Belfast Telegraph

Concerns grow after threat to torch Derry shop if bonfire material seized

By Leona O'Neill

Tensions are rising ahead of next Tuesday's controversial bonfires in Londonderry with hundreds of tyres being shipped into the Bogside.

A sign has also been erected in Galliagh threatening to burn down a local shop if bonfire material is lifted.

Hundreds of tyres and wooden pallets are piling up under the Lecky Road flyover ahead of the planned bonfire in the Bogside which as yet has no set location.

Fears are growing that young people will again construct the pyre in the middle of the road, near two pipelines which run on either side of the road and supply gas to hundreds of homes in the area.

Last year youths partially blocked the bottom of the Lecky Road flyover - a main road in and out of the city - with a 20ft pyre. The structure was adorned with Union, Orange Order and Northern Ireland football flags, as well as several Sinn Fein election posters.

There was also a poppy wreath and flags commemorating those who died at the Somme burnt on the bonfire.

The massive pyre, which is lit to mark the Assumption of the Virgin Marty into Heaven, was built on the road after bonfire material was removed a few days before it was due to be lit.

Several thousand people packed into the Bogside to watch it burn.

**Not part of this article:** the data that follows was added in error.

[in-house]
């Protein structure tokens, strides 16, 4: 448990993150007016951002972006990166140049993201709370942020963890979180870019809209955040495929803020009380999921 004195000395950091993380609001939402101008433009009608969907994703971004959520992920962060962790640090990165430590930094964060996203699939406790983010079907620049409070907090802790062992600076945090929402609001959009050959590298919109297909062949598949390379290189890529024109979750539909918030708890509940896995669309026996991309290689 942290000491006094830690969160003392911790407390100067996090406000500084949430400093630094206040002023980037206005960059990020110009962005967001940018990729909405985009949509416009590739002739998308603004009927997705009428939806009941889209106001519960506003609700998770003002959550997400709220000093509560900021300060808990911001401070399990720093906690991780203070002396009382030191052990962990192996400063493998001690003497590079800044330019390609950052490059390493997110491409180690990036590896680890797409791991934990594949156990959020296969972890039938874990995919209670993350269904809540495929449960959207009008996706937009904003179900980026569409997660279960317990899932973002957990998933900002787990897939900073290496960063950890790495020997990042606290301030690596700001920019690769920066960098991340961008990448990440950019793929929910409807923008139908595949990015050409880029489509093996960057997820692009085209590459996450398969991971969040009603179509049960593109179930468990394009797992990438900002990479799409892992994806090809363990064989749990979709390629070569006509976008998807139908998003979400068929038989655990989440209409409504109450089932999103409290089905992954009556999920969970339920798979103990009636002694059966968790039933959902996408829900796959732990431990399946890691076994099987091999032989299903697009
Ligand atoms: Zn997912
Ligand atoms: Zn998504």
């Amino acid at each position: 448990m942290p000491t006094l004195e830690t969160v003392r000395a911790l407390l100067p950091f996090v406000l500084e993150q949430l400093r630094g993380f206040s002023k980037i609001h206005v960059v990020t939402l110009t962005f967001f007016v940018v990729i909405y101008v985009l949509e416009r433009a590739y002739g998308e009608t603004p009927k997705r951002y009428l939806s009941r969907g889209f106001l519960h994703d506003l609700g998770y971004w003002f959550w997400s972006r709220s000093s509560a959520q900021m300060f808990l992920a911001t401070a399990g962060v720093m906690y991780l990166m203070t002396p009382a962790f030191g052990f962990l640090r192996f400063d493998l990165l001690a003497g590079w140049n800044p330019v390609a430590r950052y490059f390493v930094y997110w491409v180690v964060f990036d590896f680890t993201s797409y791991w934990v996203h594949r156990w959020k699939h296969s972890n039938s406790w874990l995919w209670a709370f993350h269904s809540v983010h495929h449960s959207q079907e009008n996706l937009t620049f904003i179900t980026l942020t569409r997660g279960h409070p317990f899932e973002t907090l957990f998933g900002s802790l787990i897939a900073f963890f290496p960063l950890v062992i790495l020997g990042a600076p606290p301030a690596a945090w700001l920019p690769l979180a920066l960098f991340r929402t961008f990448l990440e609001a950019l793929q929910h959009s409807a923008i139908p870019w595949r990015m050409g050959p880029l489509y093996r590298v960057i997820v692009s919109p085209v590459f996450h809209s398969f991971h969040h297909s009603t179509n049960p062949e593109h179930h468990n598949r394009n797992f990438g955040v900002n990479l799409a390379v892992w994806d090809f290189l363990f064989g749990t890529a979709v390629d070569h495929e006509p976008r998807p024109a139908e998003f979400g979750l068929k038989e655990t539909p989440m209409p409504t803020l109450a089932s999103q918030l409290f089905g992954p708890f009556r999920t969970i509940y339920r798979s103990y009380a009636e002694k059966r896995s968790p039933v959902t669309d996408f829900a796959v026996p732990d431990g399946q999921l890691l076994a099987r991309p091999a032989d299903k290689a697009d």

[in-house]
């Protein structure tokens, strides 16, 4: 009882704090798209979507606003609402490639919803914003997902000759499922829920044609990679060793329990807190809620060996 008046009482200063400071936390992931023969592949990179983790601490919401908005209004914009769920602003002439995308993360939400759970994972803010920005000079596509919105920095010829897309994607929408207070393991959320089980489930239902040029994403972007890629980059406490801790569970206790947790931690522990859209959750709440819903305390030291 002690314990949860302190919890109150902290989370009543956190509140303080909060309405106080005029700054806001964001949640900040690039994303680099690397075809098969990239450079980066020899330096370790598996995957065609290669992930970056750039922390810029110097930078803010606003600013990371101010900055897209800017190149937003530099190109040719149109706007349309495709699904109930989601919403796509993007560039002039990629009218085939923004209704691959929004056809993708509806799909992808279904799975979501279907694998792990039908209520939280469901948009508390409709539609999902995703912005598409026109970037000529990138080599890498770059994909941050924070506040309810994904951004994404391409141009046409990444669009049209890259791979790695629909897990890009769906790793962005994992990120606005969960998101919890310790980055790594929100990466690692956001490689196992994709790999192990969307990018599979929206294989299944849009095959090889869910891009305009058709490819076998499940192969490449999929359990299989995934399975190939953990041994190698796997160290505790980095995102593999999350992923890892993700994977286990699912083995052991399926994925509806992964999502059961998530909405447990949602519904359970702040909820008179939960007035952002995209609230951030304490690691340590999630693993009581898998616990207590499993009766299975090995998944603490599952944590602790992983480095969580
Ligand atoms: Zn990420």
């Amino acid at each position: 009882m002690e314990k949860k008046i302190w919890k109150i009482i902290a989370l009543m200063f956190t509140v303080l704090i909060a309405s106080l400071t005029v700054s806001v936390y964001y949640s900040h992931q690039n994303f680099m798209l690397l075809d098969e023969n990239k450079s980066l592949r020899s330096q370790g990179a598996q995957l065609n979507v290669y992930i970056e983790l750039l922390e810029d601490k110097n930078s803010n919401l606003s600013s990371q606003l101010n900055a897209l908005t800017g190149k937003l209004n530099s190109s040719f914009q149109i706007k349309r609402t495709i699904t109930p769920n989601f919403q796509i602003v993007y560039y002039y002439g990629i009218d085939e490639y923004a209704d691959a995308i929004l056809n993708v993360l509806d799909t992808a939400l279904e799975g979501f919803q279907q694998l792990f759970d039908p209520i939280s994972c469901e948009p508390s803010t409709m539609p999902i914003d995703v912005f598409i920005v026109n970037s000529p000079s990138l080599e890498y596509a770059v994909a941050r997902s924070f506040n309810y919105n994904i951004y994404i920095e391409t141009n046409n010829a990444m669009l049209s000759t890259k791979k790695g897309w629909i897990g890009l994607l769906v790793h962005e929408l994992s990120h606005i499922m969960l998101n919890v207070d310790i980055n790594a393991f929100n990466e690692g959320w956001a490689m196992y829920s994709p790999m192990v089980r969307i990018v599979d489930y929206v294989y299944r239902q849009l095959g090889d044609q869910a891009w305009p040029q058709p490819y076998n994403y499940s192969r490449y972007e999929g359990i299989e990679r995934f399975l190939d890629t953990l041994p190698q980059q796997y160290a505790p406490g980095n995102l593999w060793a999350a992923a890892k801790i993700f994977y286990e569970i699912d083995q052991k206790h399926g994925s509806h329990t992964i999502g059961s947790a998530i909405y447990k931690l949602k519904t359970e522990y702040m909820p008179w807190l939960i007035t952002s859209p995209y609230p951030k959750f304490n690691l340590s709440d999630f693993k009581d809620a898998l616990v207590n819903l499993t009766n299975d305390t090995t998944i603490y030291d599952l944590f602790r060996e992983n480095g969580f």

In recent weeks consultations had been held in the area by local community group Dove House and young people to try and defuse tensions and incorporate a smaller, less contentious bonfire into the Bogside's Feile celebrations.

However, the community group said young people have "refused to be part of this and want to have a bonfire which would involve burning flags".

Independent councillor Paul Gallagher, chairman of Derry City and Strabane District Council's bonfire committee, said that he was willing to meet with the young people and try and reach an agreement on the contentious pyre as time runs out.

"If the young people in the Bogside were looking to have a bonfire with no tyres and work around the reduction of hate crime, I will be prepared to meet them and facilitate around those two issues that would minimise the risk to the young people themselves and the risk to the entire community of the Bogside," he said.

Meanwhile, a sign has been erected near a bonfire in the Galliagh estate warning that if bonfire wood is taken, a local shop will be burnt down.

The sign reading 'If the wood goes, the Co-op goes' appeared at the site on Fairview Road on Tuesday night, causing anger among local residents.

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